Many modern tools perform more than one function or are available as suites of tools with strong integration between components. Is it possible for you to choose a new tool that can replace several existing ones? If so, you may reap benefits like lower total cost, better automation, better reporting, and greater ease of use. Consolidation often can satisfy many of the goals of Tools Rationalization.
When working with IT tools, there is a lot of value in performing cleanup tasks before consolidation or migration. Just as it made sense to throw away rusted hacksaw blades before organizing the tool chest, think about the aspects of your current toolset that you would not want to reproduce in a new system. Are there old user IDs that should be deleted or credentials that have never been used? What about empty groups? Are there artifacts like open ports or deprecated protocols that were used to support long-gone applications? How about manual processes that could be automated? And of course, if a new tool or suite is licensed on a per-user basis, migrating fewer users will be less expensive.
It may take some time and analysis to find all of the "rusty blades" hidden in your data center but performing cleanup first will result in a more efficient and secure enterprise, while also controlling costs.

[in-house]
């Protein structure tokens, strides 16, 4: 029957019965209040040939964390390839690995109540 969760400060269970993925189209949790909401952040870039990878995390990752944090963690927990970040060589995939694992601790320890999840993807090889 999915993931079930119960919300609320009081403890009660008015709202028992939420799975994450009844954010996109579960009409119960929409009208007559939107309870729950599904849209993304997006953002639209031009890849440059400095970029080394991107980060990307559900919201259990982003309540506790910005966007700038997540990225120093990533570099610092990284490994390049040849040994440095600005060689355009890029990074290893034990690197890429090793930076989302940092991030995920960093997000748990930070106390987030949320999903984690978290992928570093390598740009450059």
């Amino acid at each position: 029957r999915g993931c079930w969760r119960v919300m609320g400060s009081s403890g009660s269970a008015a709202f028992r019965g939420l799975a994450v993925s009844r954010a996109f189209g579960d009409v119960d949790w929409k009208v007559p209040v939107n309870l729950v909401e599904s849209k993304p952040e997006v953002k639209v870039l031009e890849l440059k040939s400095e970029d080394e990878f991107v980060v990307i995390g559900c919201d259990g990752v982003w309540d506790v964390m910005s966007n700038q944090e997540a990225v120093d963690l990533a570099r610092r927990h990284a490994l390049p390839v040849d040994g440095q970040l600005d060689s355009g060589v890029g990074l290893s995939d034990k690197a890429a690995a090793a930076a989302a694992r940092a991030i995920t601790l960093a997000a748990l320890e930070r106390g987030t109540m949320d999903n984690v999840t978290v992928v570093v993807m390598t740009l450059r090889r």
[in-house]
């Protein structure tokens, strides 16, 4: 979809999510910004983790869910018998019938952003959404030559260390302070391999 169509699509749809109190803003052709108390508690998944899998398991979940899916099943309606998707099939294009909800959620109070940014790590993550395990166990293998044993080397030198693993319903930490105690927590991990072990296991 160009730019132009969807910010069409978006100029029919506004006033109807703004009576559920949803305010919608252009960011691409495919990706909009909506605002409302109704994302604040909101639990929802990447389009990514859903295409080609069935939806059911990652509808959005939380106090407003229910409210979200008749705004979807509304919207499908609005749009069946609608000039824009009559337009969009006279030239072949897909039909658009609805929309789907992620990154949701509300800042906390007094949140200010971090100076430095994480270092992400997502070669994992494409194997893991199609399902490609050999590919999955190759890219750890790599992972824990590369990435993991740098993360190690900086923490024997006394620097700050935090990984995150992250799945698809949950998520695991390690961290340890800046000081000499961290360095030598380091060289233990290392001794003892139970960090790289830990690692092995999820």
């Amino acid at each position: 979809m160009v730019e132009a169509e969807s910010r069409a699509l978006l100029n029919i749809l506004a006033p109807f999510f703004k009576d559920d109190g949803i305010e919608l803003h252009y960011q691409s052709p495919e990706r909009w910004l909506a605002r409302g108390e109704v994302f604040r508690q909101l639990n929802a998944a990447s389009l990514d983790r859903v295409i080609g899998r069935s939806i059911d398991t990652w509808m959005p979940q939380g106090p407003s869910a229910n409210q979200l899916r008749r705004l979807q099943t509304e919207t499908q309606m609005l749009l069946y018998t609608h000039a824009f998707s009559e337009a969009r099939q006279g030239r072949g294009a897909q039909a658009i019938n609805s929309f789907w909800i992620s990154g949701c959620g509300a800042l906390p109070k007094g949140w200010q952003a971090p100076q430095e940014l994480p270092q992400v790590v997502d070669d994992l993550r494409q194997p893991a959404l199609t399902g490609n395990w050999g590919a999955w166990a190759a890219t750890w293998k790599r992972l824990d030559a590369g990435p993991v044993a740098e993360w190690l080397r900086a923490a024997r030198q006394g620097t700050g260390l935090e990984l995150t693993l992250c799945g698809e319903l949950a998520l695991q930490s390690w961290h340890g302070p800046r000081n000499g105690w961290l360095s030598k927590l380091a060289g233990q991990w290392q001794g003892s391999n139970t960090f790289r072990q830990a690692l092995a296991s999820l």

#5 Consider the Cloud
During the spring and fall, I'll do some outside cleaning. There's usually some green algae on the siding in the back, and a bit of grime on the front walk – but I have yet to find any dirt around the home that's a match for a 4000-PSI pressure washer! What would take days with a garden hose and a scrub brush only takes a couple of hours with a powerful tool. And – I'll admit it – I think power washers are cool! I don't actually own a power washer though. I don't need to: I rent one for a few hours twice a year and then I give it back. I don't need to buy it or maintain it, and it doesn't take up any space in the garage.
Sometimes it may be advantageous to outsource a capability to a third-party provider, rather than keep the design, build, and run functions in-house. Consider SaaS, IaaS, PaaS, and IDaaS: Software-, Infrastructure-, Platform-, and Identity-as-a-Service, respectively. Analyze the expected use cases and volume for the capability that each tool fulfills. Is it better to build or buy? The total cost of ownership may be lower when leveraging a cloud provider, and if the provider is responsible for patching and maintenance, compliance requirements may be easier to satisfy.
When you move functionality to the cloud, perform a risk-based assessment in cooperation with your Third-Party Cyber Risk Management (TPCRM) team or equivalent group. If this function does not yet exist in your company, work with your purchasing department to perform at least a basic assessment when the new cloud provider is onboarded. Consider the Shared Assessments Standardized Information Gathering (SIG) Questionnaire or a similar methodology in order to ensure you understand the strengths (and any potential weaknesses) that a new Cloud or SaaS partner brings to the table.
#6 Cater to Your Customers
At my current woodworking skill level, I could probably build a pretty good bird house. But, to put it in business-speak, my personal target state capability is to be able to build some beautiful cabinets and furniture, or perhaps a desk – things that I could use, gift, or sell. Wait, did I just say "sell?" Oh dear. Now all of a sudden I have customers -- that's a whole 'nother level. In order to delight my customers, I’m going to have to learn some new things and make some tool investments...